Adrian gets a first person POV in this one too, so for the first time in the series we see a dual perspective, getting an inside track on the vampire brain and seeing first-hand the euphoric but devastating effects of spirit magic. He battles these demons and continues the investigation started in The Golden Lily, trying to determine how to prevent forcible conversion by the evil, undead Strigoi.
The dual perspective really works well here as Adrian and Sydney have distinct voices. Sydney we’re used to, but being wrapped up in Adrian’s head is painful and infuriating at times though it is so worth it and does great things for the story. Mead uses the two voices to a huge advantage, sometimes allowing a scene to be explored from two perspectives, though usually they bounce back and forth in one smooth timeline. The biggest exception comes near the end of the novel, with the climax done in the equivalent of a flashback, driving some serious tension. It was so frustrating to watch the pieces click into place near the end, knowing there’s nothing that will make things better, but hoping it all works out anyway. (No spoilers, don’t worry. Does whatever it is work out? I won’t say.)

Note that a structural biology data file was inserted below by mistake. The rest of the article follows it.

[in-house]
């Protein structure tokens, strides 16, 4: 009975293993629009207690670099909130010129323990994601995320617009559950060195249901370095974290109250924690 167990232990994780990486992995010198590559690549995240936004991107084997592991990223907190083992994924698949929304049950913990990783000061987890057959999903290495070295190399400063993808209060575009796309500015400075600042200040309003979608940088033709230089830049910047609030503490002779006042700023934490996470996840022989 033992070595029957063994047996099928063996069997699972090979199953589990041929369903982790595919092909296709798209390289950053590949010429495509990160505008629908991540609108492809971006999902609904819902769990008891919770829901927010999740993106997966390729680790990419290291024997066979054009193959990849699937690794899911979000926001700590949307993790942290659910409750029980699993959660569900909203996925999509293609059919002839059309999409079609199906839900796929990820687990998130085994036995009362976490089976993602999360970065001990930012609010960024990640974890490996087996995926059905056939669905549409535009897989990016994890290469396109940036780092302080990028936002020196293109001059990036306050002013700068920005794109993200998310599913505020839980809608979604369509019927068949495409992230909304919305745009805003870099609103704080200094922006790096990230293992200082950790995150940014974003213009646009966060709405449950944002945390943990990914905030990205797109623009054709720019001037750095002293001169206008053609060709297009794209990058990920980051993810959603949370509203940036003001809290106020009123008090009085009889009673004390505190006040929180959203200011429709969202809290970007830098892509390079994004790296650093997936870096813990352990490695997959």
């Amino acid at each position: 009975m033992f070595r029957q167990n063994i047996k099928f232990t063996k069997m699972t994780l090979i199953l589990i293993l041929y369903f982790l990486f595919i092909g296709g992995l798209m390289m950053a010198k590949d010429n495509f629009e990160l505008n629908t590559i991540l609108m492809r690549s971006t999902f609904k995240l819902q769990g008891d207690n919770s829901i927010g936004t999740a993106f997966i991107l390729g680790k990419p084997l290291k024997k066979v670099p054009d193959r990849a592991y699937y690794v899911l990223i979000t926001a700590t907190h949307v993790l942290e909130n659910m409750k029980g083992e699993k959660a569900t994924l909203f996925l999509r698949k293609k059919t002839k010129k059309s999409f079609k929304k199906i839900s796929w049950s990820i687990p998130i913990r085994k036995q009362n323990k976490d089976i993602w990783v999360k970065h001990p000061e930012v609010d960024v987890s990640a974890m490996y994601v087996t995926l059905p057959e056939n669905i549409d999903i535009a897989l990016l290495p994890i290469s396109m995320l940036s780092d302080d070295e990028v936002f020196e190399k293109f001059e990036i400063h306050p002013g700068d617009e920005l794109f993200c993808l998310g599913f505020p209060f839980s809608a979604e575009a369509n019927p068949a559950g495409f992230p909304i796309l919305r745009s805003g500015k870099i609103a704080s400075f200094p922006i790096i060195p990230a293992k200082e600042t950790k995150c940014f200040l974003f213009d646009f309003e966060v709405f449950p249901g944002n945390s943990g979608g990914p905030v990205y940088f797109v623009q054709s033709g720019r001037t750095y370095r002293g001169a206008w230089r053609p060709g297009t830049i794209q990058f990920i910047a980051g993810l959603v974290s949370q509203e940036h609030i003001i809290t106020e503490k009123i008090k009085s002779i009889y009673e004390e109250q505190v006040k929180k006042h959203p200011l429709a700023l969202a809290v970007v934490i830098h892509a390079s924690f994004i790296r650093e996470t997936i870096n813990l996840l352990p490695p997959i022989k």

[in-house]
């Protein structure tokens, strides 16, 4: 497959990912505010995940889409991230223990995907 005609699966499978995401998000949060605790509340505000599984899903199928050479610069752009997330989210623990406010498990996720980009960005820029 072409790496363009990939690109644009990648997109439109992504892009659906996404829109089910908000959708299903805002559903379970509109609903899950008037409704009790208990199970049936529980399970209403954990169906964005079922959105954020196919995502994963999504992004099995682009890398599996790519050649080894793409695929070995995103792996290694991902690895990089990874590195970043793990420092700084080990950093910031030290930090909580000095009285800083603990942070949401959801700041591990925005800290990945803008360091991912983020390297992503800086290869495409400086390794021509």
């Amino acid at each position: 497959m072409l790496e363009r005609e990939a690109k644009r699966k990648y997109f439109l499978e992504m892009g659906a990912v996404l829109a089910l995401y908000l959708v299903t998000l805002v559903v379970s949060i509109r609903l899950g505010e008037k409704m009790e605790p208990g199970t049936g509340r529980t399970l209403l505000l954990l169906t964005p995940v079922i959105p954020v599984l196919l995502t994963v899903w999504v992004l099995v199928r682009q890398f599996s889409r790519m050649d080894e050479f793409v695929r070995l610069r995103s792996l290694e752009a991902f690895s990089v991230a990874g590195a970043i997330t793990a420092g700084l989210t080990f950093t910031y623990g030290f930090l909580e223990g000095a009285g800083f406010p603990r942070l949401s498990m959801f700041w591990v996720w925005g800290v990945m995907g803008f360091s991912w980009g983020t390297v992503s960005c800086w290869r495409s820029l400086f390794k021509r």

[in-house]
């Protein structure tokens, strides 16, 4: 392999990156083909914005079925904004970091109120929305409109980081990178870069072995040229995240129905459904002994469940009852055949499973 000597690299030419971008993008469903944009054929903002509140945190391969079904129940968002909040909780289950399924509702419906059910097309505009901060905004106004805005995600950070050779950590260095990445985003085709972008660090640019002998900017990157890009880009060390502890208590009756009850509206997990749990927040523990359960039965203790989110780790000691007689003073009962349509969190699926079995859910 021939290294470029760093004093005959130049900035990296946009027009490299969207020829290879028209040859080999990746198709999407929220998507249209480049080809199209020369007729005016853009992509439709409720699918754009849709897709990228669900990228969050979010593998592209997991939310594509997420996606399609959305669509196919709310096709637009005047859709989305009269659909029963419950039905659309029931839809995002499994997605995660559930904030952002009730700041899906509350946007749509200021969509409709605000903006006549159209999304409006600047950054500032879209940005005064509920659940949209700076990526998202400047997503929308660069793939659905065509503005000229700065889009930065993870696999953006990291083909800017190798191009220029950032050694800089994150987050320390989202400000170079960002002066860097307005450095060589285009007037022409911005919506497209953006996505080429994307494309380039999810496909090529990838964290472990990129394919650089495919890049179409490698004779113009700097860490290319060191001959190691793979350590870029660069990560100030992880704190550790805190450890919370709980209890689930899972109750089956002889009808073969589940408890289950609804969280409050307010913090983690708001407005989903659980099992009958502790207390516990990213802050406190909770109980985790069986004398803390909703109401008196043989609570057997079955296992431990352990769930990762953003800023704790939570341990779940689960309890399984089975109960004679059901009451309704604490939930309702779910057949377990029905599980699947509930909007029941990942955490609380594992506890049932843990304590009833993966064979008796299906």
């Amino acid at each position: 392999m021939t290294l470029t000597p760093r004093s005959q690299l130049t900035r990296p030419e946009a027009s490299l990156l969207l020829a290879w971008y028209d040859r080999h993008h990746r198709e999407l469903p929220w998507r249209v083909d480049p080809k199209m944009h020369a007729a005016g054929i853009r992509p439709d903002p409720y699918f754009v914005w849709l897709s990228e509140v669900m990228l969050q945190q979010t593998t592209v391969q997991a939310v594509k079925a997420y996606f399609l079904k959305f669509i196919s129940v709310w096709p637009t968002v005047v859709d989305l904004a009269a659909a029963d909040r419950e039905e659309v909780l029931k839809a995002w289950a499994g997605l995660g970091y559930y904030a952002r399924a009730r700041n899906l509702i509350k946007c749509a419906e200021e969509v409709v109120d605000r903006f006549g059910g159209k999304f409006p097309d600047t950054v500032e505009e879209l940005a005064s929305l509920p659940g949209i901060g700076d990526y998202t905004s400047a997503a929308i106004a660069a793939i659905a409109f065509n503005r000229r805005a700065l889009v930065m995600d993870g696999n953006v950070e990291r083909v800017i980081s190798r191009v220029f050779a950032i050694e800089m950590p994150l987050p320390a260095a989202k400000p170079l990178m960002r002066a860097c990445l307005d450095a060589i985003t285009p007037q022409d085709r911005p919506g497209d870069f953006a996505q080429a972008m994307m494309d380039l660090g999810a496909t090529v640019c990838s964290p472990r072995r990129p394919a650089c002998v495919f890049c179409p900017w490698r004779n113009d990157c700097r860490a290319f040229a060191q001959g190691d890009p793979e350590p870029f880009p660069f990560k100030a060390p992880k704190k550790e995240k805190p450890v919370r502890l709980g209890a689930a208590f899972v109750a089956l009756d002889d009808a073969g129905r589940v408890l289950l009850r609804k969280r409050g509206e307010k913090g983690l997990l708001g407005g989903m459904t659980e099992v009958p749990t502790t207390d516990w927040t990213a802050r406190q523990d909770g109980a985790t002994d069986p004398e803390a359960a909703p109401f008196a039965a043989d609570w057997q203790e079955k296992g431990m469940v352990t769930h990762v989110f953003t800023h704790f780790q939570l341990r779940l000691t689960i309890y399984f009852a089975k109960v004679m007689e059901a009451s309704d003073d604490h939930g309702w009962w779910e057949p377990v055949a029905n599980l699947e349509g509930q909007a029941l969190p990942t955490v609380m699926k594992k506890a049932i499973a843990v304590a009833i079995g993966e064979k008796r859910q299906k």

Sydney has changed her views completely by the time this book starts, but much about her as a character remains the same. It has been a pretty darn natural transition and I really love her character. Passion and levelheadedness meld well in her, creating a wholly unique yet believable character.